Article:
…I have not many opportunities to meet many great men. One of them is my good and never forgotten Chicha [General Mihailovich]. He will live in my heart as long as I last. I observed him in all conditions, mostly difficult ones. Then one can see better. It made no difference whether the gunpowder was burning the eyes, or death was waiting, or injustice was hurting. He was always great and sincere in victory as well as in defeat. He loved his country, his people and the cause of freedom, sacrificing himself for the glory of living…
Calm, courageous, and resourceful, during all operations from Ivanjica, Drina, Zlatibor, Valjevo and Sabac, he remained always legendary. I remember one night near Rudo, when a battle lasted three hours and the Germans were firing on us from all sides and from the air, Chicha went from one to another, from one part of the battlefield to another, bringing fate and force into our weakened bodies. To him we have to be grateful for breaking out of the encirclement. Yes, I might add, and for our lives. If there was no General I would not be alive today…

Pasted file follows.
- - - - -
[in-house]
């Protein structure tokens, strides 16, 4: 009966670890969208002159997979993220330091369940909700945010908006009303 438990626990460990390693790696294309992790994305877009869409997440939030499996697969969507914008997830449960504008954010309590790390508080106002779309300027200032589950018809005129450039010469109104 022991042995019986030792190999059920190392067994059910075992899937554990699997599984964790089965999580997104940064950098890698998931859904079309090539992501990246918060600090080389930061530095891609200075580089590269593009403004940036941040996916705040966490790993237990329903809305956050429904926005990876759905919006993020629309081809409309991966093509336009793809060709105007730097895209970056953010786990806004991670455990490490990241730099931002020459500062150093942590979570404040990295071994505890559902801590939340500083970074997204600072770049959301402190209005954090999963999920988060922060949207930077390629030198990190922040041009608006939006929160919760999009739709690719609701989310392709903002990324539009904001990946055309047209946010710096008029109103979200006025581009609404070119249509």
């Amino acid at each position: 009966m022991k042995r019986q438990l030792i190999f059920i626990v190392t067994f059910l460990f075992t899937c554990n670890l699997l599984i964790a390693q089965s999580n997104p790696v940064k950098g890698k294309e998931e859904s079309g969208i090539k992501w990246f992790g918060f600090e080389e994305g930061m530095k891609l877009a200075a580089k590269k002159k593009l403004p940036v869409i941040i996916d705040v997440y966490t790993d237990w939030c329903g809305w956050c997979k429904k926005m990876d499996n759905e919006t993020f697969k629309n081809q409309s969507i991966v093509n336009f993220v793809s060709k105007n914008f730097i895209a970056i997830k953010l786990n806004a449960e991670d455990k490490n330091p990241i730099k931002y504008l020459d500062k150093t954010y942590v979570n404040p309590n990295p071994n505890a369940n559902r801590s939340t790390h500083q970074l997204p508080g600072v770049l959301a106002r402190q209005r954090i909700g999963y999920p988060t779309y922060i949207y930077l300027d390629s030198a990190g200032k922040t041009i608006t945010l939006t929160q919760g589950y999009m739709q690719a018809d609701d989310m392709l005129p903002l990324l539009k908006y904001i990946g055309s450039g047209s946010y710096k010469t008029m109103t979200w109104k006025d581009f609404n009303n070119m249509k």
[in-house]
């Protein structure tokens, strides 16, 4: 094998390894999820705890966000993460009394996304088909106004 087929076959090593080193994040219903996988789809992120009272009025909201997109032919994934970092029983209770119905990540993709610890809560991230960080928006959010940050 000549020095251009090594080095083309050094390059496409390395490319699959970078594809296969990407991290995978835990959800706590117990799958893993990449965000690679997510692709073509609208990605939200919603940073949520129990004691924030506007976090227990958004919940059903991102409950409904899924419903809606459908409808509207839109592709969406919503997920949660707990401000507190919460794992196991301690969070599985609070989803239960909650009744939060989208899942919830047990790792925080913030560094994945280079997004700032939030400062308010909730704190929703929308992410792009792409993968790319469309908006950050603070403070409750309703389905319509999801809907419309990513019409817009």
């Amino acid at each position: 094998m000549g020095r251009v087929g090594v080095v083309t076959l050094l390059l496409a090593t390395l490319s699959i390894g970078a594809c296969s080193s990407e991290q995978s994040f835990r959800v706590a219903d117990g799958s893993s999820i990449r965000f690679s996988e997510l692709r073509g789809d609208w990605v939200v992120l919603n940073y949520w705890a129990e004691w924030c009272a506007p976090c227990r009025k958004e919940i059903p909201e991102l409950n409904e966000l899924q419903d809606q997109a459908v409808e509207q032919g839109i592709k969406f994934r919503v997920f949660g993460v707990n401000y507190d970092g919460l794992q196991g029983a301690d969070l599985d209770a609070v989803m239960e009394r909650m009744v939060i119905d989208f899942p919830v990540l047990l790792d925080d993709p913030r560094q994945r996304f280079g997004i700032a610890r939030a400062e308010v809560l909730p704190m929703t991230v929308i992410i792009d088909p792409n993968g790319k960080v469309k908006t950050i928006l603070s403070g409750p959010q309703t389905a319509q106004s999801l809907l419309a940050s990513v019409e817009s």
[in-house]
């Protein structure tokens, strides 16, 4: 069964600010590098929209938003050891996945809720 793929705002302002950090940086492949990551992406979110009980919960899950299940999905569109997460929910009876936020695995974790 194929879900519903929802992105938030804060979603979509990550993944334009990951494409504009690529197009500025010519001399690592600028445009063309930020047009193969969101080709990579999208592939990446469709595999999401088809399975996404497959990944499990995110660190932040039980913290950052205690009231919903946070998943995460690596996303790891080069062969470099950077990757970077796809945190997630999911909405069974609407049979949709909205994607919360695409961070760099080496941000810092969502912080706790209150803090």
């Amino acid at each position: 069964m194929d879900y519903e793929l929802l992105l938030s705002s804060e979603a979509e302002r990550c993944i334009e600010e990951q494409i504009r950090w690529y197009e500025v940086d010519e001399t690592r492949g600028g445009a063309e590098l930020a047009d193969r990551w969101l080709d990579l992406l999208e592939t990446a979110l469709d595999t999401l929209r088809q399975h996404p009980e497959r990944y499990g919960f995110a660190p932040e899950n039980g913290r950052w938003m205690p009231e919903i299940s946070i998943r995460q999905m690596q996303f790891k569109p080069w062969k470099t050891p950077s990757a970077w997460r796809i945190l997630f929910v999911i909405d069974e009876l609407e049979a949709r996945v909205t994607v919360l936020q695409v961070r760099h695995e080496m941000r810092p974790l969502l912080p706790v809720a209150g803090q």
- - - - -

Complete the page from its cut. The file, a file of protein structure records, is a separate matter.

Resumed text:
He spared innocent blood and avoided hopeless battles at all cost – although it is always easier to sacrifice others for one’s own glory, or build that glory on thousands of innocent and unneeded graves.
‘When the times of*general uprising comes,’ said Chicha, ‘we will give everything for freedom and victory. But, for that day we must be ready so that we can hit harder and win for sure. Before that day arrived they chose Tito. By such an act, they have sinned against God, faithfulness, justice, victory and freedom,’ Chicha declared.
During the very difficult winter of 1943, together, we were pushing to break out of the Valley of Death. Already the perspective was changing. The BBC glorified a man who had been sent to Yugoslavia to convert the liberation struggle into fratricidal war, and on the ruins of a state to build a Communist ‘Celekula’. [The Turkish Pasha of Nish, in 1809, had ordered that the heads of Serbian insurgents who had tried to liberate a town near Nish be shaved [Cele] and used to erect a tower [kula] as testimony to what happened if Turkish control was challenged in Serbia.] There is no cruel, dishonest, or bestial road that this Red monster did not take to to accomplish his task. The naïve Allies, to accommodate Stalin, nurtured a snake in their bosoms.
On his account fables were converted into history. Other people’s successes into his red feather. We were in Rogatica after Ostojic’s troops won the victory at Visegrad. That same night the BBC gave our victory to Tito and announced that victorious Partisans had entered Rogatica. We, the Yugoslav Army of the Homeland, were in Rogatica. At that time, around the town there was not a single German or a Tito Commie.
When we parted after a brotherly hug, Chicha was smiling but his eyes were sad. We knew what kind of days were to follow.”
Captain Walter Mansfield